National Assembly to discuss supporting SMEs

Thursday, Oct 20, 2016 09:00

A small copper company in northern Bac Ninh Province's Gia Binh District. Small- and medium-sized enterprises are struggling to access business resources, such as credit, land and market information. — VNA/VNS Photo Thanh Ha
HA NOI (Biz Hub) — The draft law on support for small and medium-sized enterprises (SMEs) will be discussed at the 14th National Assembly's second meeting sessions which opens today, heard a conference yesterday.

Deputy Minister of Planning and Investment Dang Huy Dong said at the conference organised by the ministry's Agency for Enterprises Development and the United States Agency for International Development that SMEs were a driver for growth and the core of the economy.

SMEs accounted for 97 per cent of all firms, provided jobs to half of the labour force and contributed 40 per cent to gross domestic product (GDP). However, they were still struggling to access business resources, such as credit, land and market information.

Dong said the law would create a level playing field for firms while raising private resources in boosting the SME community. The law would aim to encourage firms to renovate the growth model and improve competitiveness.

"The support from the law is appropriate to Viet Nam's commitments to international trade deals," Le Van Khuong, Head of SMEs Department said, adding that the law was expected to boost employment and contribute to enabling one million firms to operate efficiently by 2020.

According to Gloria Steele, USAID's Senior Deputy Assistant Administrator for Asia, Viet Nam was growing rapidly in the region. Creating a favourable environment for SMEs to develop was essential for the country's growth, she said.

In a conference held on Tuesday, experts said that gender equality should be addressed in the law on support for SMEs, by supporting female-led firms.

A report heard at the workshop on Tuesday held by the Viet Nam Chamber of Commerce and Industry (VCCI) and the Ha Noi Women's Association of SMEs (HAWASME) revealed that female-led firms significantly contributed to the country's socio-economic development but faced several disadvantages compared with male-led firms.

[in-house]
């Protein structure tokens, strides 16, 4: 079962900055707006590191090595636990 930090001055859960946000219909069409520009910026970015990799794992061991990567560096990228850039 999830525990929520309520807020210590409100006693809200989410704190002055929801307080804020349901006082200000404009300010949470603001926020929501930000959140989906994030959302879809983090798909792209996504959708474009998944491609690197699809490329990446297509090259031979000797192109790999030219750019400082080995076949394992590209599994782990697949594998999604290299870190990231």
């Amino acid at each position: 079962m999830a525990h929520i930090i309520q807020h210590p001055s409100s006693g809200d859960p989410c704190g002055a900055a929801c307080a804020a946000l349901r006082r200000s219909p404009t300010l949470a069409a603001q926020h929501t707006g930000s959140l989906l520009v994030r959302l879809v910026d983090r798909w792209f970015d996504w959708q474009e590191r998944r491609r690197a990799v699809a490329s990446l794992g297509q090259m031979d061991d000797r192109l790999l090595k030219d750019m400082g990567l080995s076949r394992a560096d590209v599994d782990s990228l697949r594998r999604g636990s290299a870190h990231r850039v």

The report carried out by HAWASME and Asian Development Bank's Mekong Business Initiative (MBI) found that female-led firms accounted for 24.8 per cent of the total number of firms or 25 per cent of the total number of SMEs and created more than 1.6 million jobs. Female-led firms also used more women workers than male-led firms with respective proportions of 43.4 per cent and 36 per cent.

However, they faced barriers in accessing financial resources, market information, trade promotion programmes and Government supports. Female entrepreneurs also struggled to balance family and work, according to the report.

Ha Thi Vinh, director of Quang Vinh Ceramics Company, said that female entrepreneurs were often bound by cultural and family factors.

Experts at the conference said that the draft law should address gender-related issues.

According to Hoang Quang Phong, VCCI's Deputy Director, there was a shortage of support for female-led firms. "It is necessary to have policies to promote female entrepreneurship," Phong said.

Currently, Viet Nam has only Decree 56/2009/ND-CP which mentions female-led firms, saying that support to female-led SMEs or SMEs using a significant number of women workers will be given priority. However, there were no detailed regulations and support failed to reach female-led firms.

Many countries such as South Korea, the Philippines and the US have separate laws or programmes to support female-led firms.

Bui Sy Loi, Deputy Chairman of the NA's Committee on Social Affairs said that he expected the law on support to SMEs would support SMEs and female-led firms.

Loi said that support to female-led firms should include trade promotion, resource access, developing business network and improve capacity.

"If support to female-led SMEs is included in the law, I believe that the goal of 35 per cent of firms being led by women entrepreneurs will be within reach," Loi said. — VNS

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